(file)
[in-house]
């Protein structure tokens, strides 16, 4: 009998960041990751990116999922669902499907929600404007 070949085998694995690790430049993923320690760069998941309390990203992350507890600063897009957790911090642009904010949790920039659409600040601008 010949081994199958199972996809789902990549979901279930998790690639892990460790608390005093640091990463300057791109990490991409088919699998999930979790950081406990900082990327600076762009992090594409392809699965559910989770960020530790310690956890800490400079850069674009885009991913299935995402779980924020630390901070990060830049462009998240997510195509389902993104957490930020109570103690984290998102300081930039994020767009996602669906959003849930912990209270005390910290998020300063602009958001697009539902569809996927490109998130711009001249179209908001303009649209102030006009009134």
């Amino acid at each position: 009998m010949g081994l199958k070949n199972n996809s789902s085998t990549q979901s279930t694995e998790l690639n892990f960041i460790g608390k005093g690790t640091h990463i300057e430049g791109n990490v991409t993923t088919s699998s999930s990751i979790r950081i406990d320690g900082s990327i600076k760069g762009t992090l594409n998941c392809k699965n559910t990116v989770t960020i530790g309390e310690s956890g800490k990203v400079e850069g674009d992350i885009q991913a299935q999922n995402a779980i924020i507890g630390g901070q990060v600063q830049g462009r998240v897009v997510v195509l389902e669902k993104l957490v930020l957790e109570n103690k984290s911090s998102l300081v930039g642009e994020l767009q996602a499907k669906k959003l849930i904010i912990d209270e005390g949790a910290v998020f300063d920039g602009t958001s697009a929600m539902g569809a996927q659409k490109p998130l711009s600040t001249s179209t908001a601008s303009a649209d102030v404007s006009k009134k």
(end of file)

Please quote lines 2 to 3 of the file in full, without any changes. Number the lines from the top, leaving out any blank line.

């Protein structure tokens, strides 16, 4: 009998960041990751990116999922669902499907929600404007 070949085998694995690790430049993923320690760069998941309390990203992350507890600063897009957790911090642009904010949790920039659409600040601008 010949081994199958199972996809789902990549979901279930998790690639892990460790608390005093640091990463300057791109990490991409088919699998999930979790950081406990900082990327600076762009992090594409392809699965559910989770960020530790310690956890800490400079850069674009885009991913299935995402779980924020630390901070990060830049462009998240997510195509389902993104957490930020109570103690984290998102300081930039994020767009996602669906959003849930912990209270005390910290998020300063602009958001697009539902569809996927490109998130711009001249179209908001303009649209102030006009009134």
């Amino acid at each position: 009998m010949g081994l199958k070949n199972n996809s789902s085998t990549q979901s279930t694995e998790l690639n892990f960041i460790g608390k005093g690790t640091h990463i300057e430049g791109n990490v991409t993923t088919s699998s999930s990751i979790r950081i406990d320690g900082s990327i600076k760069g762009t992090l594409n998941c392809k699965n559910t990116v989770t960020i530790g309390e310690s956890g800490k990203v400079e850069g674009d992350i885009q991913a299935q999922n995402a779980i924020i507890g630390g901070q990060v600063q830049g462009r998240v897009v997510v195509l389902e669902k993104l957490v930020l957790e109570n103690k984290s911090s998102l300081v930039g642009e994020l767009q996602a499907k669906k959003l849930i904010i912990d209270e005390g949790a910290v998020f300063d920039g602009t958001s697009a929600m539902g569809a996927q659409k490109p998130l711009s600040t001249s179209t908001a601008s303009a649209d102030v404007s006009k009134k």